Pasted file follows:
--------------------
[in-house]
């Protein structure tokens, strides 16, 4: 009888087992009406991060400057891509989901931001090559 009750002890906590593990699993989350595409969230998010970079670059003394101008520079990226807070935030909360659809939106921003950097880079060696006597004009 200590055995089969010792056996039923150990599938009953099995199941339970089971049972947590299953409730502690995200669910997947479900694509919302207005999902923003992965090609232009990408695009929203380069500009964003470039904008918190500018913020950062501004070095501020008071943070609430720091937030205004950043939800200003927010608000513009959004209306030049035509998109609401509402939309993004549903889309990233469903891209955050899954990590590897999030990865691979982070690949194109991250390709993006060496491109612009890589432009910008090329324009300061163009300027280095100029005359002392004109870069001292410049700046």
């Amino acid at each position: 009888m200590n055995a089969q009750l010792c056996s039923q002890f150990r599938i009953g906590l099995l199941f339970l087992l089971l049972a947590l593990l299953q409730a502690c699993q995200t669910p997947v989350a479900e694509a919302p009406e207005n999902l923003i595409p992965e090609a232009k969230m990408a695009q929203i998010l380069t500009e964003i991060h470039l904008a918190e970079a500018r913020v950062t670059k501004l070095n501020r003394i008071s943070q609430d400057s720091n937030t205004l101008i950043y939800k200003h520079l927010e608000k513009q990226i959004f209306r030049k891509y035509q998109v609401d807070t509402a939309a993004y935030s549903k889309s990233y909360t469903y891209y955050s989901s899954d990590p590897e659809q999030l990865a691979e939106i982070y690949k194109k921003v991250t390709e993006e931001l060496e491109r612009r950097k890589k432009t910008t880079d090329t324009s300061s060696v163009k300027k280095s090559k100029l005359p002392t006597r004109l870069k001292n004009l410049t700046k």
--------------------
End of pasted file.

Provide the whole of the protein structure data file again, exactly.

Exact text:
[in-house]
């Protein structure tokens, strides 16, 4: 009888087992009406991060400057891509989901931001090559 009750002890906590593990699993989350595409969230998010970079670059003394101008520079990226807070935030909360659809939106921003950097880079060696006597004009 200590055995089969010792056996039923150990599938009953099995199941339970089971049972947590299953409730502690995200669910997947479900694509919302207005999902923003992965090609232009990408695009929203380069500009964003470039904008918190500018913020950062501004070095501020008071943070609430720091937030205004950043939800200003927010608000513009959004209306030049035509998109609401509402939309993004549903889309990233469903891209955050899954990590590897999030990865691979982070690949194109991250390709993006060496491109612009890589432009910008090329324009300061163009300027280095100029005359002392004109870069001292410049700046």
């Amino acid at each position: 009888m200590n055995a089969q009750l010792c056996s039923q002890f150990r599938i009953g906590l099995l199941f339970l087992l089971l049972a947590l593990l299953q409730a502690c699993q995200t669910p997947v989350a479900e694509a919302p009406e207005n999902l923003i595409p992965e090609a232009k969230m990408a695009q929203i998010l380069t500009e964003i991060h470039l904008a918190e970079a500018r913020v950062t670059k501004l070095n501020r003394i008071s943070q609430d400057s720091n937030t205004l101008i950043y939800k200003h520079l927010e608000k513009q990226i959004f209306r030049k891509y035509q998109v609401d807070t509402a939309a993004y935030s549903k889309s990233y909360t469903y891209y955050s989901s899954d990590p590897e659809q999030l990865a691979e939106i982070y690949k194109k921003v991250t390709e993006e931001l060496e491109r612009r950097k890589k432009t910008t880079d090329t324009s300061s060696v163009k300027k280095s090559k100029l005359p002392t006597r004109l870069k001292n004009l410049t700046k």